There is no way to predict what catastrophies might befall us.
But those aforementioned events Emergency Services organizes throughout the county to simulate disasters or crises?
They have allowed for the formation of a community of people ready to respond. A multi-agency, collaborative group who know how to work together and know how to react quickly and efficiently.
Seems we’ve come a long way since ‘duck and cover’.
From Abby Watkins:
Newaygo County Emergency Services is the designated warning communications point for Newaygo County. We partner with Newaygo County Central Dispatch and utilize a leveled warning system which allows officials to appropriately select and utilize available warning mechanisms to alert and notify targeted audiences of emergency conditions. The goal is to quickly make the information common knowledge and current.
Level I notifications are targeted notifications including Nixle alerts, calling trees, pagers, sirens, and personal notifications. These types of notifications are utilized to alert and notify a local, defined location or identified population of emergency events and/or hazardous situations. This level of notification is activated through local system users.
Level II notifications are comprehensive notifications are comprehensive notifications including NOAA weather radios, Nixle Rebroadcasts, social media, TV, Radio, and Print Media. These types of alerts are utilized for rapid dissemination of alerts and public information to a variety of public warning systems to make the alert and information common knowledge. They will reach a large audience regardless of location. In most cases, the system is activated through the Grand Rapids National Weather Service Office. Warning messages can range from weather related events to civil emergency message, law enforcement warnings, hazardous materials warnings, and local area emergencies.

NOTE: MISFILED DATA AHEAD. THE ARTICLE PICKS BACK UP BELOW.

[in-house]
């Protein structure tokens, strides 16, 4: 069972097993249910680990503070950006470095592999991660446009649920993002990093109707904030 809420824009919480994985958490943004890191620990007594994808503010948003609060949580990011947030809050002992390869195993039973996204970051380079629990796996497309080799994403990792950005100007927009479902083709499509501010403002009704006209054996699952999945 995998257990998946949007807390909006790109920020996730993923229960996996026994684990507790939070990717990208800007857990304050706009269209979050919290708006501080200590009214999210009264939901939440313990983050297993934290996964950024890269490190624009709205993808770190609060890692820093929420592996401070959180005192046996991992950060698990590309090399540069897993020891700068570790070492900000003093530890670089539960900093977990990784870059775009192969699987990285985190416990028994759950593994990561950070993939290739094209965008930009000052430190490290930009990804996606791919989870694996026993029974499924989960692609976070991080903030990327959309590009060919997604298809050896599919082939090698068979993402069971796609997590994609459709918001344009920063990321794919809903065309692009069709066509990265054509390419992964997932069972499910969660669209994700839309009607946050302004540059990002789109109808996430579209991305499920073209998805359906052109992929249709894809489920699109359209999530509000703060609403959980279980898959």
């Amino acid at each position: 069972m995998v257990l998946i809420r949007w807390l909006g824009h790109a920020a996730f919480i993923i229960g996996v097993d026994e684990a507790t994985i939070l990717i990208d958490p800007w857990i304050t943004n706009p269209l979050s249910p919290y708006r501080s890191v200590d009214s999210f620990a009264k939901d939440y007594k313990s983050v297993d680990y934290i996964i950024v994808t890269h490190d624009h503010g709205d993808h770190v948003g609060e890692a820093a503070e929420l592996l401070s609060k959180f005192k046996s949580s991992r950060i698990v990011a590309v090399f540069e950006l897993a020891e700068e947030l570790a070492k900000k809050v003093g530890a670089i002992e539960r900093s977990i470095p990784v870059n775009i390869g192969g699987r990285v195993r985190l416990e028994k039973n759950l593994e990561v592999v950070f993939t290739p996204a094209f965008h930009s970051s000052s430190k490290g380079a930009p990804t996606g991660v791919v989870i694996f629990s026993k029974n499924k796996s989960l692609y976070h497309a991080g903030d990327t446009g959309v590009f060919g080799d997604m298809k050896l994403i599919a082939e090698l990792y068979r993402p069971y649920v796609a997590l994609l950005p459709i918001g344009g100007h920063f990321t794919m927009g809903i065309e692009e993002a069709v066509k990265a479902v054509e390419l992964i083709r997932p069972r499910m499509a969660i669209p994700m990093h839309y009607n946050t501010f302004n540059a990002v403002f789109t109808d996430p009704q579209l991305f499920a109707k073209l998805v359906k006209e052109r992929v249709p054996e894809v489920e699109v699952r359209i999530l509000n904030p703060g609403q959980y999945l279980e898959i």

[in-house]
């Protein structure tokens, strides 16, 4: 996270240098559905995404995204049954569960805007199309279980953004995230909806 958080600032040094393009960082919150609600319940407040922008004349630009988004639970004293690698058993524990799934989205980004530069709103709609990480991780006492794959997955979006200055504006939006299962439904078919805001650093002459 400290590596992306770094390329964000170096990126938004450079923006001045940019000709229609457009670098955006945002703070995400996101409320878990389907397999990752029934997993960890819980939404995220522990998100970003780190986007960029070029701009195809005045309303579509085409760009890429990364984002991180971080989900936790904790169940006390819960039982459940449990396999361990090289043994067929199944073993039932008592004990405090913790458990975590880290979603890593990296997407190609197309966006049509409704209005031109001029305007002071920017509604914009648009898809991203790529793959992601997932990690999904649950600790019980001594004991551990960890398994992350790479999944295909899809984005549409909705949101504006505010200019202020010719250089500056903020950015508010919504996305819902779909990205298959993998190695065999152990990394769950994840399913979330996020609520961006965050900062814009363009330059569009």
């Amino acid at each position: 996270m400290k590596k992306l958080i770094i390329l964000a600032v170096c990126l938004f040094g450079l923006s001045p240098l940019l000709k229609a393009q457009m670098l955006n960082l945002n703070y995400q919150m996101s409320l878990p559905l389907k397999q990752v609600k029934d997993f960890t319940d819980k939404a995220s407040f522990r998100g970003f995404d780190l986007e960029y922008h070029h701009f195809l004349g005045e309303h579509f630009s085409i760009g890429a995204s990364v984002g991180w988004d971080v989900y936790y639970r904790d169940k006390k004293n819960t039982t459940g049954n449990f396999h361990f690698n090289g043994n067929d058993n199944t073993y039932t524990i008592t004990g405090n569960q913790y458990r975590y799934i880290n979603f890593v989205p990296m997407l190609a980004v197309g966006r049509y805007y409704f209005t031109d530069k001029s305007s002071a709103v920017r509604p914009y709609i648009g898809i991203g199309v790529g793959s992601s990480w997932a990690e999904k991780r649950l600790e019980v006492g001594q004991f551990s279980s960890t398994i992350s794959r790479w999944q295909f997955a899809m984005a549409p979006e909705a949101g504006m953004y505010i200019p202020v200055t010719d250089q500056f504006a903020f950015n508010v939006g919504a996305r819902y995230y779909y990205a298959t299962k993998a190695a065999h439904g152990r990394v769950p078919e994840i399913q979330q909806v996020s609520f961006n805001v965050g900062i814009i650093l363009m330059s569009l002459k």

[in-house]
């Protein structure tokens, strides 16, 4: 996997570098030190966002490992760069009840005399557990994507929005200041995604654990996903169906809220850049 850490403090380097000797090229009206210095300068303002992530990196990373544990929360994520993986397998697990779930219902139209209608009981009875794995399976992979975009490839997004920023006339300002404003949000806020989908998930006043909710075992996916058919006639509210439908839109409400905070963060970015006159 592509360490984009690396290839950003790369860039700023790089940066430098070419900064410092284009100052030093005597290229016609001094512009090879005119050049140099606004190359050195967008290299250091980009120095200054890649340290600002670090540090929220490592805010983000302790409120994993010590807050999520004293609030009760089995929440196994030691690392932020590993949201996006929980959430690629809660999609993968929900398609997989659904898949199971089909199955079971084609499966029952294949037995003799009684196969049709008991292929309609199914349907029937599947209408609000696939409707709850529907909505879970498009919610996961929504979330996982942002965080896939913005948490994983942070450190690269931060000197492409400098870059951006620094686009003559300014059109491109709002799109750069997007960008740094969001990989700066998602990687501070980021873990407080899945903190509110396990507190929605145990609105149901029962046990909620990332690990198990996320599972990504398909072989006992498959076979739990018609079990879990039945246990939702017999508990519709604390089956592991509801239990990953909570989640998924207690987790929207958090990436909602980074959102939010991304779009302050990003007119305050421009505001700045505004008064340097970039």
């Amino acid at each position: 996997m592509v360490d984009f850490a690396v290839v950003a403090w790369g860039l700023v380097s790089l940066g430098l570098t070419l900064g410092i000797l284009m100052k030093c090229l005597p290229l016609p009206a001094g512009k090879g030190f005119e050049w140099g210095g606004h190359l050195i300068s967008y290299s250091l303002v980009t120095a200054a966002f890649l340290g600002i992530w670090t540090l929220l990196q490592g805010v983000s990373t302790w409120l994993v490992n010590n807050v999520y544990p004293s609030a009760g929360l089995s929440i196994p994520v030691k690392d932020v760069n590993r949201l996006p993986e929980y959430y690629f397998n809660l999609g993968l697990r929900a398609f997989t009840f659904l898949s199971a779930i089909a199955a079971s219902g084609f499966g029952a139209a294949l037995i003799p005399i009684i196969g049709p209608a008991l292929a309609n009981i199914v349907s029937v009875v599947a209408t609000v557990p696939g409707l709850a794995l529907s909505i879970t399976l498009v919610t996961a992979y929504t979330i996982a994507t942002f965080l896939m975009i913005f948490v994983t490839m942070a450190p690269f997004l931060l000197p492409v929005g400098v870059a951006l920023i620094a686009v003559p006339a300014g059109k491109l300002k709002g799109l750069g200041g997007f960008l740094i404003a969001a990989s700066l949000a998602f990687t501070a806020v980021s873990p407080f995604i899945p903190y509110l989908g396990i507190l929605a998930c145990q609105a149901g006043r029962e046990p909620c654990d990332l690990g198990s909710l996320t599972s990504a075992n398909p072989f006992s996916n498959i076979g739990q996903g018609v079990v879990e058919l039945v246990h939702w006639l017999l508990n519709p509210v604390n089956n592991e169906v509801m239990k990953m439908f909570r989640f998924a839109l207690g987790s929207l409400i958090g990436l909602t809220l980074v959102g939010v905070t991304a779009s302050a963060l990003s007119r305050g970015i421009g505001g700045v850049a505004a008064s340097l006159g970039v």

Level III notifications are IPAWS alerts. These notifications are the highest level of notification possible and are designed for issuance of critical public alerts and warnings of severe urgency dissemination through all available warnings systems and the widest range of audience. IPAWS alerts will trigger the Emergency Alert System, Wireless Emergency Alerts, NOAA Weather Radio Alerts, NIXLE, media, and social media. Newaygo County Emergency Services can trigger IPAWS alerts locally or they can be triggered by the State Emergency Operations Center. We have training along with policies and procedures to set this level of notification off locally.
When an emergency occurs, it is important for the general public to know how to get accurate, timely, and up to date information about what to do to keep them safe. The public should know Newaygo County uses multiple methods to disseminate emergency information in order to reach the largest number of people possible. Our comprehensive warning system is designed for rapid dissemination of alerts and public information through a variety of public mechanisms. The goal is to quickly make the alert and information common knowledge. It is up to the individual to choose which notification method(s) work best for them to receive the emergency information.
Thank you Ms. W. Well put as always.